WeatherImpact Earth


Farmers feeling impact of drought on their water supplies

Posted at 6:00 PM, Apr 06, 2022
and last updated 2022-04-06 21:48:00-04

YUMA, AZ — “We are entering into an era of limits in which our existing water supplies have mostly been allocated,” says Tom Buschatzke, the Director of the Arizona Department of Water Resources.

Managing Arizona’s drought is the focus of Buschatzke’s department. Right now, the Colorado River system supplies 36% of Arizona’s total water use.

According to the Department of Water Resources, Arizona has experienced extensive drought conditions for two decades due to climate change. Farmers are feeling the brunt of it as they rely on that water supply for their crops.

"From November through April of every year, 85 to 90% of all the lettuce, spinach, broccoli, those types of green vegetables in North America come from Yuma,” says Buschatzke. “So, it is hugely important to the economy and to those foreign products.”

Buschatzke says the U.S. cannot rely on produce from outside, due to supply chain issues. If produce is waiting on a barge for too long, it will expire. Buschatzke encourages Arizonans to, “Be efficient with their water use and conserve water around their homes. Especially outside their homes. Because what that does is allows the people who provide that water to them to help us in bigger picture conservation.”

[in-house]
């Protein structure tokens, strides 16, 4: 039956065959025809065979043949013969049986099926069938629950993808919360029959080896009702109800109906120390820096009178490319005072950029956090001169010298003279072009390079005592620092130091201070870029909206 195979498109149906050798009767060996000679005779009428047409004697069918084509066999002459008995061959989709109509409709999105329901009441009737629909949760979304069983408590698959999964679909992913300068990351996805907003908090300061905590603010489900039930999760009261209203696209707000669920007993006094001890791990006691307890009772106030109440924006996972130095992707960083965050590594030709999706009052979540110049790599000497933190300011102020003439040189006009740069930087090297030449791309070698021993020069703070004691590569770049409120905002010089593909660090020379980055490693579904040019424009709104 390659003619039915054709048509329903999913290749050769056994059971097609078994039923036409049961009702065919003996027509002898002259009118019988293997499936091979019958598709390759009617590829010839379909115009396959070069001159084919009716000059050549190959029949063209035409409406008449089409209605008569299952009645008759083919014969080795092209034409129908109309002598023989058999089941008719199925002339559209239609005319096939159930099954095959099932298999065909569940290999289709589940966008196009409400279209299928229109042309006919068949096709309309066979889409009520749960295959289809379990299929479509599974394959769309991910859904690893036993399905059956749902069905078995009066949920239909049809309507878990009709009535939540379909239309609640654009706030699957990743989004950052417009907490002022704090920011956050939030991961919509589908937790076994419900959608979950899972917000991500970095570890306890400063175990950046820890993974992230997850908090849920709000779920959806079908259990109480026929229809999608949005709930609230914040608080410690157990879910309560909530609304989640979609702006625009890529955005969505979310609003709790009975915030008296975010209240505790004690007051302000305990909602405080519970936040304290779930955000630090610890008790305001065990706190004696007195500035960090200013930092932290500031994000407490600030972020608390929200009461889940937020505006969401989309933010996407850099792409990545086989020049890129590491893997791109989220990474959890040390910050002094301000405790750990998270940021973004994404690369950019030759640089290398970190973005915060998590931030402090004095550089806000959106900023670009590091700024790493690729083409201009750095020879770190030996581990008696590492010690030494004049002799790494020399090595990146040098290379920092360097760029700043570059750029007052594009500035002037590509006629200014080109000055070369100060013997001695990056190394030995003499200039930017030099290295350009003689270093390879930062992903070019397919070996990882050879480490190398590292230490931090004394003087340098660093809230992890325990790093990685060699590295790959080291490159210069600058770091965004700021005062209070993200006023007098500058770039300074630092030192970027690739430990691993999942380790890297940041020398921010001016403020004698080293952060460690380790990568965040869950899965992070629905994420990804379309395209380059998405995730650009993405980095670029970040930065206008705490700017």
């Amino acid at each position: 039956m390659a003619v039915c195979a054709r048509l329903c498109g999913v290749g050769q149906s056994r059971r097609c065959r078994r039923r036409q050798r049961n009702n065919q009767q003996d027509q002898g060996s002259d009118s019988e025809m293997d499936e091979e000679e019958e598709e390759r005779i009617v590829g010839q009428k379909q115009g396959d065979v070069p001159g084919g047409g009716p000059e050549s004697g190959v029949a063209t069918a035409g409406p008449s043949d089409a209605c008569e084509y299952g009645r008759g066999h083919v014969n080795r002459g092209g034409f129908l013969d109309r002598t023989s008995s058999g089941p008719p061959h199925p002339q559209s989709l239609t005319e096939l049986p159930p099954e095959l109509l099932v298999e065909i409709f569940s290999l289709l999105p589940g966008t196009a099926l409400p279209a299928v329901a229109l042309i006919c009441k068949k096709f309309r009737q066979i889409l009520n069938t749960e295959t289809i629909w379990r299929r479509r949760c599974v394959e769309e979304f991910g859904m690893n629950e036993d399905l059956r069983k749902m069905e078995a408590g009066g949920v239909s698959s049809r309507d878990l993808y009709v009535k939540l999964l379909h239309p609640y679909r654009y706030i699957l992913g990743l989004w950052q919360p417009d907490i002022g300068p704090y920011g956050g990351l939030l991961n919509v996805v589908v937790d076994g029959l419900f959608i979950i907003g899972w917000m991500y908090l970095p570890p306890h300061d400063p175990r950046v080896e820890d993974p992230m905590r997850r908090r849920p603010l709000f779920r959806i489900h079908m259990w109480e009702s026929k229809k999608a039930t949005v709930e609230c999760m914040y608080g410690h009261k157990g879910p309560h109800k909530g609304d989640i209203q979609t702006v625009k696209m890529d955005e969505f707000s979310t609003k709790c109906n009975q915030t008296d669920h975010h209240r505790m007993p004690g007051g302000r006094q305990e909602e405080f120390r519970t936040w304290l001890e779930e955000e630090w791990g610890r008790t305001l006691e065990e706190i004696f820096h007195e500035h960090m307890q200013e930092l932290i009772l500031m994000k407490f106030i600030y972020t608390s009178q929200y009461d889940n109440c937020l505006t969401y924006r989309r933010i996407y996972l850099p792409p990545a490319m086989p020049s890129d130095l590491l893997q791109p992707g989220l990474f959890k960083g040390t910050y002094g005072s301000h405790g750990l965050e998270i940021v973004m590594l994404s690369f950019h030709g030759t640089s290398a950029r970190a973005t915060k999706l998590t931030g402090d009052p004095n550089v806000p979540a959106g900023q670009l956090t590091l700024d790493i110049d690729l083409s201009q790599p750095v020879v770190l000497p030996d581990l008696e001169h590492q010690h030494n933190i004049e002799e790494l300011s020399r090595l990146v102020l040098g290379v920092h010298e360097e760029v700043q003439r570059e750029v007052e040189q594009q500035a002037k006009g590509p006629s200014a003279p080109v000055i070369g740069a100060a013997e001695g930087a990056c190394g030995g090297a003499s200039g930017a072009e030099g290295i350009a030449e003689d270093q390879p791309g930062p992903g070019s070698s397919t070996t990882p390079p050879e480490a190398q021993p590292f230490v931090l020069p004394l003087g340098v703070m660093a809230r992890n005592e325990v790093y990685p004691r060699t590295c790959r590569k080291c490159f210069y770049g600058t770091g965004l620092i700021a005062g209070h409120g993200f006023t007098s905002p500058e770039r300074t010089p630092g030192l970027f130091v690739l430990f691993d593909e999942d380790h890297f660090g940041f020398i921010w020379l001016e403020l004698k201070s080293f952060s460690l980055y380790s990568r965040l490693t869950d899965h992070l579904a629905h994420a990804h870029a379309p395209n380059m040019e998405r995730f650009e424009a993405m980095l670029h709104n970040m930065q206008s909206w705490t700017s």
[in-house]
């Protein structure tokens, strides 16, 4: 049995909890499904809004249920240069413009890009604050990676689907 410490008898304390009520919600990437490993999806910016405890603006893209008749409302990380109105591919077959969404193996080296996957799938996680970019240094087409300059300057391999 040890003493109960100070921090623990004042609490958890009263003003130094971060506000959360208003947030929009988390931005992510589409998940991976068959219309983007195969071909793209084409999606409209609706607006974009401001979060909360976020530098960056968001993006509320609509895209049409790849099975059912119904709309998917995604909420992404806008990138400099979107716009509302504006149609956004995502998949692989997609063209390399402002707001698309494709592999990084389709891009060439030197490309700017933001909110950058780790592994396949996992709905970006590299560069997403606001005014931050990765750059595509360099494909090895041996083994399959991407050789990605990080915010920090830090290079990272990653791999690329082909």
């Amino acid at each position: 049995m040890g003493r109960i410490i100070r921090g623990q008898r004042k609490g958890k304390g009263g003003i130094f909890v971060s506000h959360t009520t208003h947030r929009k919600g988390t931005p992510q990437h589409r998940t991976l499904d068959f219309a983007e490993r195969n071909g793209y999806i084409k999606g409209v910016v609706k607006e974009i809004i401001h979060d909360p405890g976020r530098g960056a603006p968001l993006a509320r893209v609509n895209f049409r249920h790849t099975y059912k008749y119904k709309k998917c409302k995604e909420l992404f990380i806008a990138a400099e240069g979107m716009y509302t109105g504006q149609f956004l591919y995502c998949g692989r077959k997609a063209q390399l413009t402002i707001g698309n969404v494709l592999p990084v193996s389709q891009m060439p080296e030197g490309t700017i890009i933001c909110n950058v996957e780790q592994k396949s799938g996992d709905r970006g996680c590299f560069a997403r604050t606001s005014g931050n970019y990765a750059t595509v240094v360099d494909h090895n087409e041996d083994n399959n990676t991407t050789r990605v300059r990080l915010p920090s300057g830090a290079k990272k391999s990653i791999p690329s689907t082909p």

ABC15 asks Buschatzke, “I feel like there's going to be a time where there's going to be some really hard discussions happening about the water supply." Buschatzke answered, "Those discussions actually have already started.”

In January, Arizona Governor Doug Ducey gave his State of the State speech. Ducey spoke about making a $1 billion investment into Arizona’s future regarding water supply availability and water supply resiliency.

Buschatzke says there’s a draft piece of legislation called the ‘Arizona Water Authority’. It would fund infrastructure to bring new water supplies from outside the state. Buschatzke is the co-chair of that workgroup for the U.S. delegation.

"I have been working on a process with the Republic of Mexico since 2018,” says Buschatzke. “Looking at potentially building a seawater desalination plant in the Sea of Cortez.”

Working with Mexico, that plant could be eight to ten years in the making. Until then, leaders are urging you to do your part, before it’s too late.